Over the past year, I’ve had the honor to be part of the team at USAID implementing the President’s vision of preventing and responding to mass atrocities, including through my service on the White House’s Atrocity Prevention Board. I have deep personal connections to the issue of atrocity prevention, having worked throughout my career on countries in the midst of conflict where such atrocities have occurred, from Rwanda to Angola to Libya.
Knowing all too well the challenges – internal and external – that a government faces as it attempts to prevent or disrupt these horrific events, I have steered our team at USAID toward expanding the tools available to us and training and equipping our staff to improve our vigilance and response. In this regard, much more can be done to take advantage of developments in technology. So many more technologies are available to us today than existed during the Rwanda genocide, and we must harness them to build new capabilities in early warning, remote sensing, safe evidence collection, and elsewhere.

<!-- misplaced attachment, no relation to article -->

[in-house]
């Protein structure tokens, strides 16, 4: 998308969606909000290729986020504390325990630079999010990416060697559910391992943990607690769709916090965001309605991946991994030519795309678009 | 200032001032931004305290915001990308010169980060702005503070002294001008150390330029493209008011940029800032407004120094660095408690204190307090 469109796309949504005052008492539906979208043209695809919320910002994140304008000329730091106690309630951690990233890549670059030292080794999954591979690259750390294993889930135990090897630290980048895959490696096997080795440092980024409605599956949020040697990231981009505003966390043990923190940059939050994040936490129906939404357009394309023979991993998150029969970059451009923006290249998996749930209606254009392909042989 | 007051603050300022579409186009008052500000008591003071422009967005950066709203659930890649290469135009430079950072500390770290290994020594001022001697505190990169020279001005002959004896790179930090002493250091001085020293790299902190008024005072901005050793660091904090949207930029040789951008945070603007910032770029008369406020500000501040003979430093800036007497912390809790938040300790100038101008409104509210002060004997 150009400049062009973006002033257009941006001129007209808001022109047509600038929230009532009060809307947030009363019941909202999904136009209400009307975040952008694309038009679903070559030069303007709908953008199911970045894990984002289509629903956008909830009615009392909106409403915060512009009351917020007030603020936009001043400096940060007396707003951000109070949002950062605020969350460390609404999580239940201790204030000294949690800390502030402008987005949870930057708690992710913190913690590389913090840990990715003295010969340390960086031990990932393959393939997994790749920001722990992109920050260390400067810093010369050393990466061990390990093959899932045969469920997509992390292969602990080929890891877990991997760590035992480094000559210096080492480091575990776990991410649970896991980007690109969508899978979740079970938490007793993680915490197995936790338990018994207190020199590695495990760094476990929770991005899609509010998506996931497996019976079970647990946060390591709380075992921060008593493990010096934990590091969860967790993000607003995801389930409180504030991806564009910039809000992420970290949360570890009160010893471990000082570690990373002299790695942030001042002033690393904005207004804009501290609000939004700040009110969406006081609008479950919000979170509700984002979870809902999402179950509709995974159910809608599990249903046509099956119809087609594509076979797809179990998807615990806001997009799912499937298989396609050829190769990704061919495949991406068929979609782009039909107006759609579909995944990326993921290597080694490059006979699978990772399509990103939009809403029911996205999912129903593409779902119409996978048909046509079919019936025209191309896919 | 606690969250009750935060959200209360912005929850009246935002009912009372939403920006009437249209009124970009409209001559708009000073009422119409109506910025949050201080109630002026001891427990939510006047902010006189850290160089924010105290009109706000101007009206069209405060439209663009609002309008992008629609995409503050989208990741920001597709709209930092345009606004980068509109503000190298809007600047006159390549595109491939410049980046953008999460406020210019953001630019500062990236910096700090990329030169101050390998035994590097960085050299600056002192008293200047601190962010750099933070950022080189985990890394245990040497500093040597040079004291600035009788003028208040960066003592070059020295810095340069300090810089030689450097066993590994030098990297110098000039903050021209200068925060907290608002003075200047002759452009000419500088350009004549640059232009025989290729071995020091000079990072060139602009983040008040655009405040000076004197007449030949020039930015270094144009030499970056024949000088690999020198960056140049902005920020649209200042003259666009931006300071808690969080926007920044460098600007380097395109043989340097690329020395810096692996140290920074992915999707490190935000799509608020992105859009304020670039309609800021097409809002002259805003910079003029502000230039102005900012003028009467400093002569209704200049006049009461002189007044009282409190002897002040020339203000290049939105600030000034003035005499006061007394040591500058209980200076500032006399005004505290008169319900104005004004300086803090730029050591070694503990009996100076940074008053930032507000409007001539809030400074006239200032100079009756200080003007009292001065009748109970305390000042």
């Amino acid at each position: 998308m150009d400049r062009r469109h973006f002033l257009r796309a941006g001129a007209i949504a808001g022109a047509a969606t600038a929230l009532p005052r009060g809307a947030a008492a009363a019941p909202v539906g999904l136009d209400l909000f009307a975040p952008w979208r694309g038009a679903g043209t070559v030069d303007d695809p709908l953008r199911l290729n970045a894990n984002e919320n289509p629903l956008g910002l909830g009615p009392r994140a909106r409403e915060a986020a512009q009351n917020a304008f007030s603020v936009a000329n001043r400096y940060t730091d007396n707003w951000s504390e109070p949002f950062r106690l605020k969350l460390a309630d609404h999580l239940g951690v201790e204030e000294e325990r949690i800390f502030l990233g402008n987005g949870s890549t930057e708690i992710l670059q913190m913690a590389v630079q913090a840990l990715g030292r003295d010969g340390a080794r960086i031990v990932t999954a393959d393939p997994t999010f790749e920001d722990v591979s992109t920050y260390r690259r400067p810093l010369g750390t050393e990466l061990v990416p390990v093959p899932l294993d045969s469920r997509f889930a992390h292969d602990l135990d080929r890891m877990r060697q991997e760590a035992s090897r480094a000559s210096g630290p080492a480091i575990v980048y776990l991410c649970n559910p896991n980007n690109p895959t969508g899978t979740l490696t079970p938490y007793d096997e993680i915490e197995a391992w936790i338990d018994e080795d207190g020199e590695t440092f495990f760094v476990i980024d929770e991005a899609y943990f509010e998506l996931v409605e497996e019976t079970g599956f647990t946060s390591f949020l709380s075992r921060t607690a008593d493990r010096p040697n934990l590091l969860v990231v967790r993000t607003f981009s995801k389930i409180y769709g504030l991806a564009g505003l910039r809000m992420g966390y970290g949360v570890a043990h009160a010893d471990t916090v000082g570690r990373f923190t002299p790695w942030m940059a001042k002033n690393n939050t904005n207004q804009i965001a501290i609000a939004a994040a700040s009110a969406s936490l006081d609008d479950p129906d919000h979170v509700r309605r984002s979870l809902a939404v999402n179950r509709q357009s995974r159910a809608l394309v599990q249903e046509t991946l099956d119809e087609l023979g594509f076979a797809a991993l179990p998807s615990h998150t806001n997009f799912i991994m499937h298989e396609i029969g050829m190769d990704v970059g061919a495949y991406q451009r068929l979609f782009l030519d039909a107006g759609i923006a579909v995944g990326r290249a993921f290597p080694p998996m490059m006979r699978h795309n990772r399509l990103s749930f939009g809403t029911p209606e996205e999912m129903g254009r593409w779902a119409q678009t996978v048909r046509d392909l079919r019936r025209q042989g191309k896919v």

This awareness prompted a conversation that culminates with the contest launch of the Tech Challenge for Atrocity Prevention on October 31. This exciting effort, co-sponsored by USAID and Humanity United, builds on our new commitment to open source development. Instead of just drawing on the skill and imagination of our staff, we are engaging a broader community and posing fundamental questions and challenges to new problem-solvers, including students, coders, tech firms, and other innovative thinkers.
The challenges we seek to address through the Tech Challenges are at the heart of barriers we face in ending the cycle of violence in fragile countries. What new tools or mobile apps can help activists safely document the physical evidence needed to hold abusers accountable and/or support transitional justice processes long after the violence abates? How can new social media platforms and other tools build pressure on governments to respond, and on the private sector to address the enabling role served by resources generated from conflict minerals and other products? How can we better monitor hate speech that is often a precursor and instigator of violence? These are tough questions, but we need answers, fresh perspectives and new ideas.
Please visit the site, share the trailer via social media and forward this to friends, colleagues, or classmates who might help. Our partner Humanity United will be hosting a Twitter Q&A on Thursday, November 1st at 2 p.m. EST via @HUTweets and #genprevtech to answer your questions about the Tech Challenge.
We look forward to seeing the new ideas you identify in this Tech Challenge, and we’re excited about the broader range of possibilities that open source development will yield.
*Updated to reflect change in event date*